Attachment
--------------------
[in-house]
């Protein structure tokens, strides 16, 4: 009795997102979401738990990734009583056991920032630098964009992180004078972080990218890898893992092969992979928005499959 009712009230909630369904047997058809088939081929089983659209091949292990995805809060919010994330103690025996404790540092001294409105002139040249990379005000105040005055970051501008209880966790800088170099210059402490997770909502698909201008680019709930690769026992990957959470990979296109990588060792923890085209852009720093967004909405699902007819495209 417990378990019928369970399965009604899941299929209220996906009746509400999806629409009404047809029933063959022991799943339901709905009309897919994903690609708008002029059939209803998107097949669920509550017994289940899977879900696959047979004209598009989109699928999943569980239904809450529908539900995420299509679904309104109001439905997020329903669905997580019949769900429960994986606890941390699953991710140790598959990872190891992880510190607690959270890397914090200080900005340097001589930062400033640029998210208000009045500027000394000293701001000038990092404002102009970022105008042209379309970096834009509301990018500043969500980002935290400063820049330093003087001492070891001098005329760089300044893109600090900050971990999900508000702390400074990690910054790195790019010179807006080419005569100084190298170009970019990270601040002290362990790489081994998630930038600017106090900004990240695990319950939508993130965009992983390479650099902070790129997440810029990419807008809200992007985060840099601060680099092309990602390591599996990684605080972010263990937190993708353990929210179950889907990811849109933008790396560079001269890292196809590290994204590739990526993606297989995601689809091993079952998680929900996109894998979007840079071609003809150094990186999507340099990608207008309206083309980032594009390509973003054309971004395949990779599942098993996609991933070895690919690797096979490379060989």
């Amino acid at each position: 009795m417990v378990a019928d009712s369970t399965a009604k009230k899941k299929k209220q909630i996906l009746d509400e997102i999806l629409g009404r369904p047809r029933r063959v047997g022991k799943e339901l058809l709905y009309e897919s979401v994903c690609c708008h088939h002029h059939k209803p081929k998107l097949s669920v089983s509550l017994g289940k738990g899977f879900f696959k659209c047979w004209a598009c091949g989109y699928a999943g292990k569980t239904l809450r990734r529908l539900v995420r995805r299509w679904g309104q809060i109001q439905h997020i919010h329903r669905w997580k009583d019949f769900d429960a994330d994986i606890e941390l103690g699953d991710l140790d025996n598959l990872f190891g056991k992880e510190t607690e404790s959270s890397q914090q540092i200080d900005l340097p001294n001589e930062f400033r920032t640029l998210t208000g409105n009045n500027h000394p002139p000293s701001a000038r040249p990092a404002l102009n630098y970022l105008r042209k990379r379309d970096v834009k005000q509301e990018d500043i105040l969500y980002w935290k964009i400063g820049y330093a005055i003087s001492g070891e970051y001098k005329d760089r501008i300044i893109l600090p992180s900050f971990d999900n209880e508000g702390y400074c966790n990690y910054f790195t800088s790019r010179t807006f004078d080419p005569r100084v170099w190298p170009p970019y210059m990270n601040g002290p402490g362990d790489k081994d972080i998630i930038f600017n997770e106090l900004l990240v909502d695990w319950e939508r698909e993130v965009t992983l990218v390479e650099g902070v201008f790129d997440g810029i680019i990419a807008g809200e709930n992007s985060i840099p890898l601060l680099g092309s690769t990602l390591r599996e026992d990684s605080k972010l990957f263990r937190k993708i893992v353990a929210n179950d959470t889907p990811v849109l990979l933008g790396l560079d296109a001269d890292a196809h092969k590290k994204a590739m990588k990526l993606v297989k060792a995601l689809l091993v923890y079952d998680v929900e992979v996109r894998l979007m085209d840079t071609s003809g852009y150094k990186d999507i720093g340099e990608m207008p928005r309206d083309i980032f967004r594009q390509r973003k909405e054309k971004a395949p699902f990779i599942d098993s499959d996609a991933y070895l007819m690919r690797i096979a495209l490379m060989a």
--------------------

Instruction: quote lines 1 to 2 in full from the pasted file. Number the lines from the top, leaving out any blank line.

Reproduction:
[in-house]
């Protein structure tokens, strides 16, 4: 009795997102979401738990990734009583056991920032630098964009992180004078972080990218890898893992092969992979928005499959 009712009230909630369904047997058809088939081929089983659209091949292990995805809060919010994330103690025996404790540092001294409105002139040249990379005000105040005055970051501008209880966790800088170099210059402490997770909502698909201008680019709930690769026992990957959470990979296109990588060792923890085209852009720093967004909405699902007819495209 417990378990019928369970399965009604899941299929209220996906009746509400999806629409009404047809029933063959022991799943339901709905009309897919994903690609708008002029059939209803998107097949669920509550017994289940899977879900696959047979004209598009989109699928999943569980239904809450529908539900995420299509679904309104109001439905997020329903669905997580019949769900429960994986606890941390699953991710140790598959990872190891992880510190607690959270890397914090200080900005340097001589930062400033640029998210208000009045500027000394000293701001000038990092404002102009970022105008042209379309970096834009509301990018500043969500980002935290400063820049330093003087001492070891001098005329760089300044893109600090900050971990999900508000702390400074990690910054790195790019010179807006080419005569100084190298170009970019990270601040002290362990790489081994998630930038600017106090900004990240695990319950939508993130965009992983390479650099902070790129997440810029990419807008809200992007985060840099601060680099092309990602390591599996990684605080972010263990937190993708353990929210179950889907990811849109933008790396560079001269890292196809590290994204590739990526993606297989995601689809091993079952998680929900996109894998979007840079071609003809150094990186999507340099990608207008309206083309980032594009390509973003054309971004395949990779599942098993996609991933070895690919690797096979490379060989």